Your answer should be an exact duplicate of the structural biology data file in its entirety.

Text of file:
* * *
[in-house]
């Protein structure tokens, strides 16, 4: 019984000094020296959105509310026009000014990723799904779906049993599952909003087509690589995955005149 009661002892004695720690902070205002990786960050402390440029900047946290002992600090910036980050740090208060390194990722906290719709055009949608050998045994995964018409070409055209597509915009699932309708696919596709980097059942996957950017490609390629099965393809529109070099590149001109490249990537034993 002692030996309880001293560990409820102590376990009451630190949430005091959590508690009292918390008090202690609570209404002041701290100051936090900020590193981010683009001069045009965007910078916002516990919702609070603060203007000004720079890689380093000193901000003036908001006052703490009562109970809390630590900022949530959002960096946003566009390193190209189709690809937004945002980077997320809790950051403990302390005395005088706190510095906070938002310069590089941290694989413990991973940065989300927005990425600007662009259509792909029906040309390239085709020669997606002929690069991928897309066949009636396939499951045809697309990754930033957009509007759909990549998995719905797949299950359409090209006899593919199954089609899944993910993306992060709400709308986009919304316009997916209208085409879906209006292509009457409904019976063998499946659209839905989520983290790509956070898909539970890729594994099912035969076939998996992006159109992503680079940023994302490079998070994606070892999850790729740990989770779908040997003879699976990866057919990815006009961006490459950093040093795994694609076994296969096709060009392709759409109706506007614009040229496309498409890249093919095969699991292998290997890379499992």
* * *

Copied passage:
[in-house]
């Protein structure tokens, strides 16, 4: 019984000094020296959105509310026009000014990723799904779906049993599952909003087509690589995955005149 009661002892004695720690902070205002990786960050402390440029900047946290002992600090910036980050740090208060390194990722906290719709055009949608050998045994995964018409070409055209597509915009699932309708696919596709980097059942996957950017490609390629099965393809529109070099590149001109490249990537034993 002692030996309880001293560990409820102590376990009451630190949430005091959590508690009292918390008090202690609570209404002041701290100051936090900020590193981010683009001069045009965007910078916002516990919702609070603060203007000004720079890689380093000193901000003036908001006052703490009562109970809390630590900022949530959002960096946003566009390193190209189709690809937004945002980077997320809790950051403990302390005395005088706190510095906070938002310069590089941290694989413990991973940065989300927005990425600007662009259509792909029906040309390239085709020669997606002929690069991928897309066949009636396939499951045809697309990754930033957009509007759909990549998995719905797949299950359409090209006899593919199954089609899944993910993306992060709400709308986009919304316009997916209208085409879906209006292509009457409904019976063998499946659209839905989520983290790509956070898909539970890729594994099912035969076939998996992006159109992503680079940023994302490079998070994606070892999850790729740990989770779908040997003879699976990866057919990815006009961006490459950093040093795994694609076994296969096709060009392709759409109706506007614009040229496309498409890249093919095969699991292998290997890379499992």